Manuscript vs Storyboard - What's the difference?

manuscript | storyboard |


As nouns the difference between manuscript and storyboard

is that manuscript is a book, composition or any other document, written by hand (or manually typewritten), not mechanically reproduced while storyboard is a series of drawings that lay out the sequence of scenes in a film, especially an animated one.

As an adjective manuscript

is handwritten, or by extension manually typewritten, as opposed to being mechanically reproduced.

As a verb storyboard is

to create and arrange storyboard drawings.

manuscript

Adjective

(-)
  • handwritten, or by extension manually typewritten, as opposed to being mechanically reproduced.
  • Noun

    (en noun)
  • A book, composition or any other document, written by hand (or manually typewritten), not mechanically reproduced.
  • *
  • , title=(The Celebrity), chapter=1 , passage=In the old days, to my commonplace and unobserving mind, he gave no evidences of genius whatsoever. He never read me any of his manuscripts , […], and therefore my lack of detection of his promise may in some degree be pardoned.}}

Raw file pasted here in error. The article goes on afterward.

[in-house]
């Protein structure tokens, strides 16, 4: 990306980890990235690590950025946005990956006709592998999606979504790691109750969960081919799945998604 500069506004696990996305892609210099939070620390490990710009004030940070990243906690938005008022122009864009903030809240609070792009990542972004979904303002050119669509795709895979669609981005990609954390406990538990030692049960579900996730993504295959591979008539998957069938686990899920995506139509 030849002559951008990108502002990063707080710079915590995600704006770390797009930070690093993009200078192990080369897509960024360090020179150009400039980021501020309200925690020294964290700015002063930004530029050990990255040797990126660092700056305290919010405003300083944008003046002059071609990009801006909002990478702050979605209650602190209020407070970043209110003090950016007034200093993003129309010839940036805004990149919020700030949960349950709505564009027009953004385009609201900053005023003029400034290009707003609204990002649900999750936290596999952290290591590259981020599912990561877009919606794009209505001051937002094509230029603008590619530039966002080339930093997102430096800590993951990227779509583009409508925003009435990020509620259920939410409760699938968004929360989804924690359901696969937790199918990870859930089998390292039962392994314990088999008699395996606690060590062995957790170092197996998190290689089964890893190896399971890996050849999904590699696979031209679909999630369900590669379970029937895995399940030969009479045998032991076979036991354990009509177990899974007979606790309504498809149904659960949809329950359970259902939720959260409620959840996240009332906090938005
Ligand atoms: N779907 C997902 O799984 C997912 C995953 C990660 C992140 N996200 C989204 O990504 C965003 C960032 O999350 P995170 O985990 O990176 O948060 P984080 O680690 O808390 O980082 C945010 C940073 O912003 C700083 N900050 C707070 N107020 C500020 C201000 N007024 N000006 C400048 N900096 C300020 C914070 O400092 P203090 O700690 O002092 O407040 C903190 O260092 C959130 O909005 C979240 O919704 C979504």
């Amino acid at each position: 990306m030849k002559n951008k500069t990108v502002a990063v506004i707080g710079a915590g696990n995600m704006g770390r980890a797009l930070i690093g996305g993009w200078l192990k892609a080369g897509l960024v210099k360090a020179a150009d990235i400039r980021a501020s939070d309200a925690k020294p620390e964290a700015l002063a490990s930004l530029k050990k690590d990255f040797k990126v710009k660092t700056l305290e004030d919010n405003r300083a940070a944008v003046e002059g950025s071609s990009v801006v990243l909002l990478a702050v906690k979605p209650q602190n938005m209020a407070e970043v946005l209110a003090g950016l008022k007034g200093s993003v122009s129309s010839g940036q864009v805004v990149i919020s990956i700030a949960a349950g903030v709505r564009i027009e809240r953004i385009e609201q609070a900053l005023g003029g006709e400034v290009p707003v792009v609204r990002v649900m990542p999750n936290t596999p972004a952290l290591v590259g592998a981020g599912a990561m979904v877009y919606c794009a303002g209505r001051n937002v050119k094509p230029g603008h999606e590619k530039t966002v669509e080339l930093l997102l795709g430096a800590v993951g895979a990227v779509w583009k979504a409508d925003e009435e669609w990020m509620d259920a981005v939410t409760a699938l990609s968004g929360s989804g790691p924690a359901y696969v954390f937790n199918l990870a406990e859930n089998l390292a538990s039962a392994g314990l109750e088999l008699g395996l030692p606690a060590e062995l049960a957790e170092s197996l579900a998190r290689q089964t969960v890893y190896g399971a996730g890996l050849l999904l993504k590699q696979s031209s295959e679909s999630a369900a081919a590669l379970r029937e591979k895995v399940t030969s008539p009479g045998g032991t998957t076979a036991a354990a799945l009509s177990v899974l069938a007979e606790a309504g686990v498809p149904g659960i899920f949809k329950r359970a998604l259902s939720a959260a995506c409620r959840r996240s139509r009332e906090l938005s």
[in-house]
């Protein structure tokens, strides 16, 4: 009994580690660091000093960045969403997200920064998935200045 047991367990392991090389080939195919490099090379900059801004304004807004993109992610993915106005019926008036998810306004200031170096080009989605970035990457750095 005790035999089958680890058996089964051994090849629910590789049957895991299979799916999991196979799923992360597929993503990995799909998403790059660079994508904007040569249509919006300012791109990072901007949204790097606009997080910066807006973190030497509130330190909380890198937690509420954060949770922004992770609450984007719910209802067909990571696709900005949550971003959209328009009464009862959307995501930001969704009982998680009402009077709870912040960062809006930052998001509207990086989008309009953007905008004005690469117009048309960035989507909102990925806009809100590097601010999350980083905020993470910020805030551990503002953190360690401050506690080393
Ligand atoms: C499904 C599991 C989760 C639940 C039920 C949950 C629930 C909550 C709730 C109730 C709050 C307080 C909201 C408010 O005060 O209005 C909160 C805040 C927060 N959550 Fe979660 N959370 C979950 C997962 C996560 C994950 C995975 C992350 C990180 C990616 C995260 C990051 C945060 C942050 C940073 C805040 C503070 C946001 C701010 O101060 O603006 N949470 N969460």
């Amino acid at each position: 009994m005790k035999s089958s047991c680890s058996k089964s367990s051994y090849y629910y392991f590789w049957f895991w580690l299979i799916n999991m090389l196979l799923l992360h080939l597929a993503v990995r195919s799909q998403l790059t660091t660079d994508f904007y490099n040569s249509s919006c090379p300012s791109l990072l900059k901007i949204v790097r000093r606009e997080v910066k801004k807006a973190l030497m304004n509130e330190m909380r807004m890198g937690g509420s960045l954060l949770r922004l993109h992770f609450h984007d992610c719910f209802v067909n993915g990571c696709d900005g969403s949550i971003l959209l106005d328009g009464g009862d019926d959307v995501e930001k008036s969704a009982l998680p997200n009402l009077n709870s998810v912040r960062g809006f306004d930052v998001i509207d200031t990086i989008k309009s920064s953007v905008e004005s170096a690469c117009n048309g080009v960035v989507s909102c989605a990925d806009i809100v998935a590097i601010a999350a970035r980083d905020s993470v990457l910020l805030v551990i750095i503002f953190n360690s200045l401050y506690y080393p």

• * {{quote-magazine, year=2013, month=September-October, author=(Henry Petroski)
  • , magazine=(American Scientist), title= The Evolution of Eyeglasses , passage=The ability of a segment of a glass sphere to magnify whatever is placed before it was known around the year 1000, when the spherical segment was called a reading stone,
  • A single, original copy of a book, article, composition etc, written by hand or even printed, submitted as original for (copy-editing and) reproductive publication.
  • Abbreviations

    *

    Derived terms

    * manuscriptal * manuscription

    Synonyms

    * handwrit * autograph * handwriting

    storyboard

    English

    Noun

    (en noun)
  • A series of drawings that lay out the sequence of scenes in a film, especially an animated one.
  • The storyboard process helps promote brainstorming, highlights missing tasks, and allows the team to incorporate changes prior to traveling too far down a particular path. — By Cheryl A. Malloy & William Cooley, NASA & SAIC here
  • Any sequence of drawings or diagrams which illustrate a sequence of events, e.g. in an accident or as a flowsheet for computer programming.
  • Verb

    (en verb)
  • To create and arrange storyboard drawings.
  • Storyboarding allows students to work together as they generate ideas and eliminates the territorial defensiveness that often occurs when new ideas are suggested. — "Using Storyboarding to Determine components of Dellness for University Students" J Am Coll Health. 1996 Jan;44(4):180-3 Abstract